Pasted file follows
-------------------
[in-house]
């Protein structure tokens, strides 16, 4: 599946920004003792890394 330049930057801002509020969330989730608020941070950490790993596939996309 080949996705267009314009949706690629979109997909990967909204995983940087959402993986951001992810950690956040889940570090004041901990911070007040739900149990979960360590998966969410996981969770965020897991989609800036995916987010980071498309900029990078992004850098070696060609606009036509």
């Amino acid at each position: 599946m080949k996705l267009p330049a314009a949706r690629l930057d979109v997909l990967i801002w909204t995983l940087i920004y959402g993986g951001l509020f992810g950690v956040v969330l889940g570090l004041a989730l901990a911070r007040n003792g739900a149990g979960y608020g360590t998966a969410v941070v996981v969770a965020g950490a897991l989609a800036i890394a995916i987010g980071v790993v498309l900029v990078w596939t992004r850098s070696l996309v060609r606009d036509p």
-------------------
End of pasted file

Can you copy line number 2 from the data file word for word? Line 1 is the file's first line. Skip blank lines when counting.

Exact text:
């Protein structure tokens, strides 16, 4: 599946920004003792890394 330049930057801002509020969330989730608020941070950490790993596939996309 080949996705267009314009949706690629979109997909990967909204995983940087959402993986951001992810950690956040889940570090004041901990911070007040739900149990979960360590998966969410996981969770965020897991989609800036995916987010980071498309900029990078992004850098070696060609606009036509």